Newly released surveillance footage showing a New York City police car mowing down a dirt bike, leaving a 20-year-old man dead and his 17-year-old male passenger paralyzed with brain damage, proved witnesses were correct when they accused the NYPD of lying.
Now the family of the teen is suing the New York City Police Department.
The incident took place in October 2012 but the video is just now surfacing, disproving the NYPD tale that police were not pursuing the occupants on the dirt bike, but that it tried to “overtake” the police vehicle before it lost control, swerving in front of the patrol car, which was when the cops struck the bike, killing Ronald Herrera and leaving Leonel Cuevas paralyzed.
But even back then, witnesses contradicted the official police report, according to a New York Daily News article published December 10, 2012.
“They hit the dirt bike from behind, the bike twisted and Leonel flew off,” an 18-year-old witness, who asked to remain anonymous, told The Daily News in 2012. “It (the bike) went down and Ronald was still holding on, it started throwing sparks. The police car completely ran over him. They really didn’t have to crash him off the bike.”
Officer Sabrina Alicea, the driver of the vehicle, and her partner Walkiria Velez, remained on duty despite New York Police Department’s Internal Affairs Bureau (IAB) receiving this video in 2012.
The only discipline the two officers received was over minor policy violations; failing to notify the radio dispatcher about the chase and documenting it in their memo books. They received minor slaps on the wrist, even though the NYPD Patrol Guide prohibits “ramming” in an attempt to stop a vehicle.
According to the New York Daily News, which broke the story about the video this week:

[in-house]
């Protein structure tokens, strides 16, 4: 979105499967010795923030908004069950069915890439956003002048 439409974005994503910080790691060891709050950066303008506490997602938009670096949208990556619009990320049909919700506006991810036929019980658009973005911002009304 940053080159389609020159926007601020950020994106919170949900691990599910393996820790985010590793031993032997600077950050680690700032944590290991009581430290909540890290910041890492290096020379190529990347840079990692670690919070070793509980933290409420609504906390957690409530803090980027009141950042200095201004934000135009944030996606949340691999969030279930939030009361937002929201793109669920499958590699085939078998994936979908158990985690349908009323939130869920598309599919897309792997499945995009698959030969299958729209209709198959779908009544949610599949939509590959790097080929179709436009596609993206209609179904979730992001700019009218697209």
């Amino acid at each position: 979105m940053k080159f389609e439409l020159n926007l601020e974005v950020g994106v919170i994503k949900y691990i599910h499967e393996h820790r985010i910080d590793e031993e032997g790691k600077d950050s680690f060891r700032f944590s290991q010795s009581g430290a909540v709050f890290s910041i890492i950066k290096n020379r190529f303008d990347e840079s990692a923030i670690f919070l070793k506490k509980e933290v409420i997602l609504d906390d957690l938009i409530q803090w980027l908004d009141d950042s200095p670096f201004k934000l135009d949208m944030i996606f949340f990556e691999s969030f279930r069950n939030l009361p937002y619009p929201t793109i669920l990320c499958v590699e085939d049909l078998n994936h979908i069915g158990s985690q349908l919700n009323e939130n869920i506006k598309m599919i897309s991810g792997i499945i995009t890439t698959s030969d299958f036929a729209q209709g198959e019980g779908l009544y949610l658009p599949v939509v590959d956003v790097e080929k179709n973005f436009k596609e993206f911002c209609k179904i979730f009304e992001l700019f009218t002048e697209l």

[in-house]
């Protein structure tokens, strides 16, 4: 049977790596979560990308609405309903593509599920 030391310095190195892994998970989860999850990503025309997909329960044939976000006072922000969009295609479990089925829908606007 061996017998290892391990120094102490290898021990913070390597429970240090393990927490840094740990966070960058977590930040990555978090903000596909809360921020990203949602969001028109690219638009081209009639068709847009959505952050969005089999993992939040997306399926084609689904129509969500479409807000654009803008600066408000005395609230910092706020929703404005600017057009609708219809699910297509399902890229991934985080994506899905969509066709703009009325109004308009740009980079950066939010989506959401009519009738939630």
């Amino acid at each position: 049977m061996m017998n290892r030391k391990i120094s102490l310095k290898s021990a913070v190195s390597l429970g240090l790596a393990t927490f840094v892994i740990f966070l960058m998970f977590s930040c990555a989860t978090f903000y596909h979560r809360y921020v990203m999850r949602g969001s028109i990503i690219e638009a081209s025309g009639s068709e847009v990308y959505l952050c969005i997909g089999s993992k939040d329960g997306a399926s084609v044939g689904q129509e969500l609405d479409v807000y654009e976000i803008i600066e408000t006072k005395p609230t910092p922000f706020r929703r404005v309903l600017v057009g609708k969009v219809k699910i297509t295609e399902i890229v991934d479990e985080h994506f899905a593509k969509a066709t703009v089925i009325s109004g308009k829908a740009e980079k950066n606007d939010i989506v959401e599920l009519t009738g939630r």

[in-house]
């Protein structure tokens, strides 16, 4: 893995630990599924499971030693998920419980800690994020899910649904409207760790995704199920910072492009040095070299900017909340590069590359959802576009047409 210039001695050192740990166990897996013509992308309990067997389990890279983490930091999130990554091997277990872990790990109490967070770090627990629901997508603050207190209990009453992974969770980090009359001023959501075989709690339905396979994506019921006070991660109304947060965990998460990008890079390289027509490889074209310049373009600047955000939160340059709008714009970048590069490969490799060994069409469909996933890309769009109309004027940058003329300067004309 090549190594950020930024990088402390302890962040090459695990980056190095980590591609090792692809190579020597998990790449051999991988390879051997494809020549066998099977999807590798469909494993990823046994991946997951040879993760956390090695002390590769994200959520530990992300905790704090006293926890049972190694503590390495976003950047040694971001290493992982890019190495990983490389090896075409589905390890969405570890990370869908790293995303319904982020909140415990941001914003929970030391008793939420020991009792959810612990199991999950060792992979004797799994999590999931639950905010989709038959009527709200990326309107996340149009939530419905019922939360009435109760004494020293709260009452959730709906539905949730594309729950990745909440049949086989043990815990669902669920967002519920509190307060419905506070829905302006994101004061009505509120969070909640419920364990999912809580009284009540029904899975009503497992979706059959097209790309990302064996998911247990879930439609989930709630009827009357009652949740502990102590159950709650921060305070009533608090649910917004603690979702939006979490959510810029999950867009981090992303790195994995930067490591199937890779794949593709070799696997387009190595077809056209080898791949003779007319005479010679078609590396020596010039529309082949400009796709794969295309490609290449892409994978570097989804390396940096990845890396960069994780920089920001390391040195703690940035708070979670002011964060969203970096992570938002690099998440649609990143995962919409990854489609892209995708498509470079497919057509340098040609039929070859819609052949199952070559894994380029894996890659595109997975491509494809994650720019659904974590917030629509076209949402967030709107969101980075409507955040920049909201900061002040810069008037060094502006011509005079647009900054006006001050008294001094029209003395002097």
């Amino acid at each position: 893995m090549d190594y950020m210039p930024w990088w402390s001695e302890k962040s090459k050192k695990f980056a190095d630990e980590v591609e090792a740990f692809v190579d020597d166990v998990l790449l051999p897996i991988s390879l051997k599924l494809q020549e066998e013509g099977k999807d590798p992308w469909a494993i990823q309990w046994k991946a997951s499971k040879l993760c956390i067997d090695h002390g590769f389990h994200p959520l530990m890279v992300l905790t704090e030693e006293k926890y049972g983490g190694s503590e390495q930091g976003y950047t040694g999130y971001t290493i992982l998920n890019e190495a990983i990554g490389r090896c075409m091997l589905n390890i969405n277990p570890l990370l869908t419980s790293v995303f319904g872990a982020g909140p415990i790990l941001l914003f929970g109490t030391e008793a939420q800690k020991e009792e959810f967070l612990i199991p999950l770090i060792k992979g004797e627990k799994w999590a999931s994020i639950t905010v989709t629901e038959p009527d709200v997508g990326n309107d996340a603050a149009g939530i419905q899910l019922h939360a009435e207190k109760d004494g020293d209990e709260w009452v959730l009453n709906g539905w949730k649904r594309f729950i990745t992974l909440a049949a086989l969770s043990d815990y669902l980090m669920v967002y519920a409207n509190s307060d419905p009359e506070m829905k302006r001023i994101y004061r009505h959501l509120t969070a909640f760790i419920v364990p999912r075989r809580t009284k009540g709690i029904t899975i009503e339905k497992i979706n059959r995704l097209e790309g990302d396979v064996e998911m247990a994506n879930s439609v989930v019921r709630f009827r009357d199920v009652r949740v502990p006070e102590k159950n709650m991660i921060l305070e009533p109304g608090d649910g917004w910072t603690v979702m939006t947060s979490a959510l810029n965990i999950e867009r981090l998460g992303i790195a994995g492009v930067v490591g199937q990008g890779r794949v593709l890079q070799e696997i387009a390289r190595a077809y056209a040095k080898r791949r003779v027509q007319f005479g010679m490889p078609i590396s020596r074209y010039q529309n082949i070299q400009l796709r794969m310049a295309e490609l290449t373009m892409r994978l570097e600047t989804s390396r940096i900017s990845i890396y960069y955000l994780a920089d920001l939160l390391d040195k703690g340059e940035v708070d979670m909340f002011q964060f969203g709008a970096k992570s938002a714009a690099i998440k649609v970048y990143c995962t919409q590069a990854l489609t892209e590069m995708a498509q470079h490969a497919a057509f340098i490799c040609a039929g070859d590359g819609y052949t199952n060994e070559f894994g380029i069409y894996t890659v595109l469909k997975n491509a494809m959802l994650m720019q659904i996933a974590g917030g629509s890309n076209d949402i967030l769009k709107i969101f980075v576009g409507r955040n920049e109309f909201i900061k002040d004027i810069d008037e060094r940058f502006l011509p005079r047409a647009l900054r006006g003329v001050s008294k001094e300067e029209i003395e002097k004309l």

“They were chasing a guy for a traffic infraction, not a felony, and the video clearly depicts the officers were violating the patrol guide by conducting an unsafe pursuit,” Scott Rynecki, who is representing Herrera’s family stated.
Despite the clear violation and outright lies, an internal affairs sergeant named Robert Fitzsimmons maintains that the officers did not commit a “severe violation.”
“I believe it was a safe pursuit, I believe it was a culpability of the dirt bike rider and also the double-parked vehicles.” Fitzsimmons stated while blaming the victim.
On Tuesday, the family of Cuevas asked the Bronx district attorney to launch a criminal investigation into the incident after releasing the footage to the media.
Cuevas was also the cousin of Reynaldo Cuevas, an unarmed man who was shot to death a month earlier by an NYPD officer in the Bronx, who mistook him for a robber.
Two months prior to the Herrera’s death, the NYPD was involved in a very similar incident also in the Bronx. The department paid out $250,000 to Adalberto Gonzalez, 28, who was injured after a police vehicle rammed into the dirt bike he was riding, killing his passenger and best friend, 28-year-old Eddie Fernandez.
The officers involved were also cleared of any wrong-doing with taxpayers left to foot the bill.